2023 U.S. Core Hydration Classic Men's Competition Preview
This year, the men will take part in the U.S. Classic for only the second time with a record-breaking number of gymnasts. I've highlighted a few key athletes to look out for on Sunday!
Aside from the thirty pre-qualified athletes, the U.S. Classic will serve as the final qualifying event for the majority of the field. According to USA Gymnastics documentation, approximately 12 spots remain to compete at the National Championships and all remaining gymnasts will qualify through the 10-point Program. The 2023 Bonus System will remain in effect for the U.S. Classic.
Session 1 will feature the junior athletes as well as athletes from Stanford, Penn State, Ohio State, EVO, + Yul Moldauer, Paul Juda, and more!
Session 2 will feature senior athletes from Oklahoma, Illinois, Michigan, ASU, Nebraska, and more!
The Core Two
Based on performances this year, it's hard to imagine a world's team without Yul Moldauer and Asher Hong on it. Aside from being one of the United State's best all-arounders, Hong brings something almost as invaluable as his all-around score – a 6.0 start value (SV) vault that he consistently performs well. The U.S. has a long history of bringing only 5.2 SV vaults to team international competitions which has hindered them.
High Performance Director, Brett McClure, repeated in his interviews at the 2023 Core Hydration Classic that increasing difficulty is the only way to catch China and Japan. McClure also noted that Great Britain is USA's direct competition for bronze. Last year, GBR brought one 6.0 and two 5.6 vaults to team finals, and they took bronze. Because vault incurs so few deductions compared to other events, this is a critical area for the U.S. to focus on increasing difficulty.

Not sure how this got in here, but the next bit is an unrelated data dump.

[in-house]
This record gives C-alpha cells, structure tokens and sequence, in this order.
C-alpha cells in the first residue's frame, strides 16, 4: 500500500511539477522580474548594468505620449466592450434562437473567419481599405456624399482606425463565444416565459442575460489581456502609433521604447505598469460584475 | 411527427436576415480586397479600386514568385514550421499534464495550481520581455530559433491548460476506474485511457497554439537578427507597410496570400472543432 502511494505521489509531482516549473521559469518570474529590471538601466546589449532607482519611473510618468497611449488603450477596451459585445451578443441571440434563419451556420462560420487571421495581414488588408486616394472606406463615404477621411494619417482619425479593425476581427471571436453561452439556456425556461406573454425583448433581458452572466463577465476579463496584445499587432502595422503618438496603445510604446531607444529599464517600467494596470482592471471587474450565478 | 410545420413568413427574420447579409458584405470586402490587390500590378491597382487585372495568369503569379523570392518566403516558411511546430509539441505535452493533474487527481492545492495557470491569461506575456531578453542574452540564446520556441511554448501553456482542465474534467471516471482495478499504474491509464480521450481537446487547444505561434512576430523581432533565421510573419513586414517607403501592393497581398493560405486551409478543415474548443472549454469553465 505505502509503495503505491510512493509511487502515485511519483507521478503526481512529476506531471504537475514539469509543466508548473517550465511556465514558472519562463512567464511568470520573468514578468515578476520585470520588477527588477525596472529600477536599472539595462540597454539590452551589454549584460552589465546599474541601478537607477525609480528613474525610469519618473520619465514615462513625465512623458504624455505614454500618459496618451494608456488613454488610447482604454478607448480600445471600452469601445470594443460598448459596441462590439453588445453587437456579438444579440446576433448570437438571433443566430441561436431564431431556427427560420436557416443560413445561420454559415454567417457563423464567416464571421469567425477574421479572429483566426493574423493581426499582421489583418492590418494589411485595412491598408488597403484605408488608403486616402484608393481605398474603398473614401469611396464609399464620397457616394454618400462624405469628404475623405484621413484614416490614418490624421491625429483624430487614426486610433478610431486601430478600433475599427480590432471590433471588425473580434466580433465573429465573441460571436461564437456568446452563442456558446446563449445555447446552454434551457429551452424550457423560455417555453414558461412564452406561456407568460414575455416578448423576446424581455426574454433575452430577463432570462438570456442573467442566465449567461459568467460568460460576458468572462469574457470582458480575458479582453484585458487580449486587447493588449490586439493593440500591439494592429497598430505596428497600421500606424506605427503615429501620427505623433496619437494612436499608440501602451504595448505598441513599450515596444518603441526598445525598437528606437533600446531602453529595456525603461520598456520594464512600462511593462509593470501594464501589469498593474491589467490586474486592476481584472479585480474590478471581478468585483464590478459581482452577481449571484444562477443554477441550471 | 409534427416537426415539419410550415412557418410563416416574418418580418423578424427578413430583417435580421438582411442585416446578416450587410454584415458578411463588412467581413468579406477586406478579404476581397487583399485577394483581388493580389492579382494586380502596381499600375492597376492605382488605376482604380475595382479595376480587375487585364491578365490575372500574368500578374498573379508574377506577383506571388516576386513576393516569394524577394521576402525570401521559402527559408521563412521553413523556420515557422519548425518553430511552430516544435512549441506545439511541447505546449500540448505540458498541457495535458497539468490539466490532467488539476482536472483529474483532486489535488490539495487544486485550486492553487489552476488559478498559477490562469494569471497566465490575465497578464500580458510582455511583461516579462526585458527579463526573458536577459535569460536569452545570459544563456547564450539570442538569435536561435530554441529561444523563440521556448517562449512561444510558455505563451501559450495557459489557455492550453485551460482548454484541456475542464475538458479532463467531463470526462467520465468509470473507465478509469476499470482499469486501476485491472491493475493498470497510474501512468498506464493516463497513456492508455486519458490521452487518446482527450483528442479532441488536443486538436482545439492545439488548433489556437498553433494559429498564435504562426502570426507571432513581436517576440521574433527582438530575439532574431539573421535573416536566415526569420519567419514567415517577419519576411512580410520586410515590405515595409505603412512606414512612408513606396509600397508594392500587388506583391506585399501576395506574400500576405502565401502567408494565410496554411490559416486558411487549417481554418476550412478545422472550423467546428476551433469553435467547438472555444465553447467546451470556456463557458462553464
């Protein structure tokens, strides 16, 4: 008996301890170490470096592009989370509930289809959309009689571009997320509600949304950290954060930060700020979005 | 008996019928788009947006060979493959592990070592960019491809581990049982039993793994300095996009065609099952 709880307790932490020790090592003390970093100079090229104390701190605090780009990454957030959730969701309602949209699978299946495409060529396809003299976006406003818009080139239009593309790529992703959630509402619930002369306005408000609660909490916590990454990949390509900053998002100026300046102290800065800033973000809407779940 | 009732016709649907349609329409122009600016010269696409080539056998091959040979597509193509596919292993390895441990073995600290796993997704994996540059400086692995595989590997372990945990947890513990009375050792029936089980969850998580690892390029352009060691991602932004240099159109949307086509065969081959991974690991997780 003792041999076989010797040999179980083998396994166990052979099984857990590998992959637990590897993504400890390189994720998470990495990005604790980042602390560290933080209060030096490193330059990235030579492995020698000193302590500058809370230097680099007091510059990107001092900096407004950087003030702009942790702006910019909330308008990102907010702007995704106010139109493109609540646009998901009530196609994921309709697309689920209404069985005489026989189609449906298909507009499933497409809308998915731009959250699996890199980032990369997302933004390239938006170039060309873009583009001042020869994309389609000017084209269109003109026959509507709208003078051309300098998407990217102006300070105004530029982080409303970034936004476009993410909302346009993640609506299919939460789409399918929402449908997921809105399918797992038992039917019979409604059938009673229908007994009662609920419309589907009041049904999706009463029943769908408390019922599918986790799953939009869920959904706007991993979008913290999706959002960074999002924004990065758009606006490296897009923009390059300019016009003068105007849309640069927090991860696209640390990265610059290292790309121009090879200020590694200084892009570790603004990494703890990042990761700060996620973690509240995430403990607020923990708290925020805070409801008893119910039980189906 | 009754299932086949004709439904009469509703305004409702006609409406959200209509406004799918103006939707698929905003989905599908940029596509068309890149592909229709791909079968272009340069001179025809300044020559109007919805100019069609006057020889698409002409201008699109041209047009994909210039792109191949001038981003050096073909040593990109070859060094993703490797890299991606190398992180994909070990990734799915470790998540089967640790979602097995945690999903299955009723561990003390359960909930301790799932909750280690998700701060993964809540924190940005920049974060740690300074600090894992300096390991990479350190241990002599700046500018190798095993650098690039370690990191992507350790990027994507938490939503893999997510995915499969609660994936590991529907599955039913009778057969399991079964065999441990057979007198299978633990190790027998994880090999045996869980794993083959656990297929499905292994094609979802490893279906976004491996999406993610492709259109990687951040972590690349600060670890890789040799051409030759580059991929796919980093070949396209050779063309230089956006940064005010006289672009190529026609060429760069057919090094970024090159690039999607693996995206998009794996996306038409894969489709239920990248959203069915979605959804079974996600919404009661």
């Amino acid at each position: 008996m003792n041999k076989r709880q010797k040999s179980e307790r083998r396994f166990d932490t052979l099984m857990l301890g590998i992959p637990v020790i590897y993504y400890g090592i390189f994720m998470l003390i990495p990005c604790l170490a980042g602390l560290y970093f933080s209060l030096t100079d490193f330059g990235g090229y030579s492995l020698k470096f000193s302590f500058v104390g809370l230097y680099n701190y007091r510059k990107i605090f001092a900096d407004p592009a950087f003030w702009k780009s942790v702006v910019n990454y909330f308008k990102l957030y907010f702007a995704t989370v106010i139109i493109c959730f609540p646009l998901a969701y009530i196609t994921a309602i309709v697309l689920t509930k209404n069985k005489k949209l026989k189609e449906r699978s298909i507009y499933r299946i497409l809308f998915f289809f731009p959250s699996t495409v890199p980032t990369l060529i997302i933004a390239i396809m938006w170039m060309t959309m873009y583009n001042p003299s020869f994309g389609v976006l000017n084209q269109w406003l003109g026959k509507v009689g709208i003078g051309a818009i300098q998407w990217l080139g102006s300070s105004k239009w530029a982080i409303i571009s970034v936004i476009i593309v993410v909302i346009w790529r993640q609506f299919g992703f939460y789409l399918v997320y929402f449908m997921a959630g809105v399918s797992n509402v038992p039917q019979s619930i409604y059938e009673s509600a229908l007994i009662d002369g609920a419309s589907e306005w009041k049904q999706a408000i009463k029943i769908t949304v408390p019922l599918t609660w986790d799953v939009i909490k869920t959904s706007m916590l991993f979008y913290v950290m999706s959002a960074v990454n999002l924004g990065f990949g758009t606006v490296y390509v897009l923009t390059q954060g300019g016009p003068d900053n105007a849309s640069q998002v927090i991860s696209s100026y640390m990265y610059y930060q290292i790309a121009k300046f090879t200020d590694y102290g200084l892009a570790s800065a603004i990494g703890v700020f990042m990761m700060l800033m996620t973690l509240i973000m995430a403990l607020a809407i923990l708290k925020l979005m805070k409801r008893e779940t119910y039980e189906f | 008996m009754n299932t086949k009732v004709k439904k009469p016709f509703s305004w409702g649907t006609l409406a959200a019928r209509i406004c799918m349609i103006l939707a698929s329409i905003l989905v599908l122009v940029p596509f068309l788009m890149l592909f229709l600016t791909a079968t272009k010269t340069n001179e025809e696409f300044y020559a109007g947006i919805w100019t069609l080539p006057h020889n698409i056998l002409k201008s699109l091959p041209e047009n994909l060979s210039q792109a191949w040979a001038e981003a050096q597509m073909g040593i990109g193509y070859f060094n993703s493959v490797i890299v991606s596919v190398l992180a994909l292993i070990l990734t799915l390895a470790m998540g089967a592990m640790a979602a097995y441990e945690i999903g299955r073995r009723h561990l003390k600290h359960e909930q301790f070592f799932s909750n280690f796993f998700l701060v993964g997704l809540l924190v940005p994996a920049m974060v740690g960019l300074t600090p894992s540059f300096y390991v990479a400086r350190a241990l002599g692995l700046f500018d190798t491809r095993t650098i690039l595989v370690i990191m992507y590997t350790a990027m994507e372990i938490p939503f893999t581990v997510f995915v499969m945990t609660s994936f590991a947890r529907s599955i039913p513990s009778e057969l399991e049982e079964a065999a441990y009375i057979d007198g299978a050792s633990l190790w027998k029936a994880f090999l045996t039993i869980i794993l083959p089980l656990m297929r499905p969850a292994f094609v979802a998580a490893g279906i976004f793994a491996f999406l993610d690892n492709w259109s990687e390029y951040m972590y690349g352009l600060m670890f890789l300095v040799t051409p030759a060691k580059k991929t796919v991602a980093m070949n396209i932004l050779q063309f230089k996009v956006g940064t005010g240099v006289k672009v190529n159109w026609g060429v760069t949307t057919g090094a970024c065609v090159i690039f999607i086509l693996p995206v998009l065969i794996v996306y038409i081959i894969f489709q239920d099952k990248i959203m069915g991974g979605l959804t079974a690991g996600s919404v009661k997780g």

Moldauer, who has had an incredible season, recently won the all-around title at the Pan American Gymnastics Championships with a very competitive 84.200. He has also been demonstrating consistent upgrades on high bar, which has historically been a weaker event in his program. He will not be performing floor or vault but will be performing an upgraded dismount on still rings.
Moldauer said he is "excited" for the competition this week and that he's viewing this meet as a practice for championships. [Note: He is already pre-qualified to nationals and can use this meet as a last opportunity to test upgrades before competing in San Jose.]
In Contention, But Something To Prove
The most decorated gymnast of the field with two world medals, Donnell Whittenburg, has had a slow start to the season. After missing Winter Cup and petitioning onto National Team, he made his season debut at the Cairo World Cup. where falls, lack of backup grips, and a mistake on a tak 1/2 prevented him from qualifying for any event finals. He wrote of his experience in Cairo saying, "All I can do is learn from it and keep it moving."
Like Asher, Whittenburg is the only other gymnast in the field with a 6.0 vault capability. However, he has not performed that vault in competition in nearly a year, and is not expected to this weekend. In an interview, he said he will not be doing full difficulty as he is still recovering from an injury. In addition to an injury, he has also been struggling with the Twisties. This meet will serve as a test of his current endurance and as a warm-up for nationals.
Phillips has had flashes of brilliance this year on parallel bars, but has also shown some inconsistency on his standout event. This year, Zou Jingyuan will be competing at the Asian Games, so the competition for the parallel bars world title will be much more evenly matched. When he hits, he really is among the best in the world. This meet will be an opportunity to work out any issues before the National Gymnastics Championships in a few weeks.
The 2021 World Pommel Horse Champion was left off of the national team following the 2023 Winter Cup. Since then, he has worked to heavily upgrade his pommel horse routine to a 7.0 D score. The men's program documentation this year states that they will be favoring all-arounders for national team. While the Core Hydration Classic does not serve a role in the qualifications to the national, world's or the Pan-American teams, a hit here in addition to a hit both days at nationals will go a long way.